• Review all non-discrimination policies. Title IX is one of several statutes that prohibit gender discrimination in both the educational and employment contexts. Other statutes, such as Section 504 of the Rehabilitation Act of 1973, also require colleges and universities to designate a coordinator. Accordingly, in updating their policies for Title IX compliance, colleges and universities should review all of their non-discrimination policies to ensure compliance with legal requirements and facilitate coordination of training, investigation and implementation.

2. Provide appropriate training/education

      • Properly train the Title IX Coordinator. OCR requires that Title IX Coordinators receive training on what constitutes sexual harassment and that they understand how their institutions' grievance procedures operate. In addition, OCR required in its Resolution Agreement with Notre Dame College that the Title IX Coordinator training include information on the investigation of Title IX complaints, the responsibility of the Title IX Coordinator to regularly develop and participate in activities designed to raise awareness about sex discrimination, and the existence of OCR and its responsibility to enforce Title IX.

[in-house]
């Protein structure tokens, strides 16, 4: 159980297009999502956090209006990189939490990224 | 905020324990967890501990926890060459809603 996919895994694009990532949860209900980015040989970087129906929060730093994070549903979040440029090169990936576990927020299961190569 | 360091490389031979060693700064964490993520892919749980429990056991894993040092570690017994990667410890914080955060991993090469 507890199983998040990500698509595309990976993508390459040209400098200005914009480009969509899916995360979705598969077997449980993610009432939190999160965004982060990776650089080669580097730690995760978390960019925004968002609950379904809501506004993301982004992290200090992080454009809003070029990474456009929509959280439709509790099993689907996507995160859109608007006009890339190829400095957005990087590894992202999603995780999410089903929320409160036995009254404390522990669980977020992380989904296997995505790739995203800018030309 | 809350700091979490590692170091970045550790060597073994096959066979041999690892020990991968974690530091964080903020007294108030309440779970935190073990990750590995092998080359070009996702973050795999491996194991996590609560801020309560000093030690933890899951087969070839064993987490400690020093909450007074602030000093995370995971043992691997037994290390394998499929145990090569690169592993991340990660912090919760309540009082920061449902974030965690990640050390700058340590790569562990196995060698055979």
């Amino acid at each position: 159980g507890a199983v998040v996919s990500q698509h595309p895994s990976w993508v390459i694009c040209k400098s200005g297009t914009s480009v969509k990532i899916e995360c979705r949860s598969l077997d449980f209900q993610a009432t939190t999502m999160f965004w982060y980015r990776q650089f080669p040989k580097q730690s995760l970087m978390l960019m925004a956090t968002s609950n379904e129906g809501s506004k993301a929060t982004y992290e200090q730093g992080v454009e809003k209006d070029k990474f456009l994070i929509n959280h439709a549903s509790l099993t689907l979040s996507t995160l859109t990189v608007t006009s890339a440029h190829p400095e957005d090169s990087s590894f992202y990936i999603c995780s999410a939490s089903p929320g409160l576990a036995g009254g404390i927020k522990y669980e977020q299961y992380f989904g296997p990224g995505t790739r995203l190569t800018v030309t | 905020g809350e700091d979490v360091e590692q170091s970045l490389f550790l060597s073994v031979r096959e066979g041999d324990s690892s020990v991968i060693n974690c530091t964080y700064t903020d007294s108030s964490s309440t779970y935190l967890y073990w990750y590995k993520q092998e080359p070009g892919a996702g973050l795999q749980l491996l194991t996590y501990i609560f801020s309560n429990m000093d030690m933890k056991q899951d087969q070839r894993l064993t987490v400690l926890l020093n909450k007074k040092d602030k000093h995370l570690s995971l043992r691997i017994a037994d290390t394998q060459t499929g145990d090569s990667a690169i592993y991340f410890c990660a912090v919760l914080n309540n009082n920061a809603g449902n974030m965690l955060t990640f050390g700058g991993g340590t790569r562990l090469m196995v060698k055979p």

• Properly train any other individuals with roles in the Title IX policies and grievance procedures. Individuals whom the institution designates to implement its non-discrimination policies – whether in the role of providing educational programs, investigating complaints or enforcing remedies – must receive sufficient training. OCR also recommends training any employee likely to witness or receive reports of sexual harassment and/or sexual violence.
      • Take proactive steps to prevent sex discrimination. OCR recommends a number of proactive steps to prevent conduct prohibited under Title IX, such as training for student advisors in residence halls; training for student athletes and coaches; and orientation programs for new students, faculty, staff, and employees. Colleges and universities should take these types of proactive steps to prevent all types of unlawful discrimination and harassment on their campuses.

3. Update grievance procedures

      • Review grievance procedures to ensure they provide for “prompt and equitable” resolution required under Title IX. Title IX regulations require that institutions “adopt and publish grievance procedures providing for prompt and equitable resolution of student and employee complaints alleging any action" prohibited by Title IX.